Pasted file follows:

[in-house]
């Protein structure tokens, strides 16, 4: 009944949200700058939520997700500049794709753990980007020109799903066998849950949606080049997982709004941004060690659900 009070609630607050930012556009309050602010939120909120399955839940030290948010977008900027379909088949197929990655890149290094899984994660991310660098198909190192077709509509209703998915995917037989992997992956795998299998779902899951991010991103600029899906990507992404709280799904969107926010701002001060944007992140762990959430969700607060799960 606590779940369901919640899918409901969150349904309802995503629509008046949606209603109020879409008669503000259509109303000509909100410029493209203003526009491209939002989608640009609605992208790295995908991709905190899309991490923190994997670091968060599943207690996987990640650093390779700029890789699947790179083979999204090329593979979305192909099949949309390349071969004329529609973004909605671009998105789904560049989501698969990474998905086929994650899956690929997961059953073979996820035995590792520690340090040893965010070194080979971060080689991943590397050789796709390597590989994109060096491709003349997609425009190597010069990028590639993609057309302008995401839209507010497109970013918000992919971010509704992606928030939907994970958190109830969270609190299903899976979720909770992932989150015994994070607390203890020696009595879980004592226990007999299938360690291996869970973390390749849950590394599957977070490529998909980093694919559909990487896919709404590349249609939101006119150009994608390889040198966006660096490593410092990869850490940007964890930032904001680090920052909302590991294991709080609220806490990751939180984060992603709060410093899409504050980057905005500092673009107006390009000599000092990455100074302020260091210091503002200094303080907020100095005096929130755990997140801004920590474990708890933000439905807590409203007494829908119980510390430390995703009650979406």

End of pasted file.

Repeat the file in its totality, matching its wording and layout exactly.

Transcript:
[in-house]
């Protein structure tokens, strides 16, 4: 009944949200700058939520997700500049794709753990980007020109799903066998849950949606080049997982709004941004060690659900 009070609630607050930012556009309050602010939120909120399955839940030290948010977008900027379909088949197929990655890149290094899984994660991310660098198909190192077709509509209703998915995917037989992997992956795998299998779902899951991010991103600029899906990507992404709280799904969107926010701002001060944007992140762990959430969700607060799960 606590779940369901919640899918409901969150349904309802995503629509008046949606209603109020879409008669503000259509109303000509909100410029493209203003526009491209939002989608640009609605992208790295995908991709905190899309991490923190994997670091968060599943207690996987990640650093390779700029890789699947790179083979999204090329593979979305192909099949949309390349071969004329529609973004909605671009998105789904560049989501698969990474998905086929994650899956690929997961059953073979996820035995590792520690340090040893965010070194080979971060080689991943590397050789796709390597590989994109060096491709003349997609425009190597010069990028590639993609057309302008995401839209507010497109970013918000992919971010509704992606928030939907994970958190109830969270609190299903899976979720909770992932989150015994994070607390203890020696009595879980004592226990007999299938360690291996869970973390390749849950590394599957977070490529998909980093694919559909990487896919709404590349249609939101006119150009994608390889040198966006660096490593410092990869850490940007964890930032904001680090920052909302590991294991709080609220806490990751939180984060992603709060410093899409504050980057905005500092673009107006390009000599000092990455100074302020260091210091503002200094303080907020100095005096929130755990997140801004920590474990708890933000439905807590409203007494829908119980510390430390995703009650979406």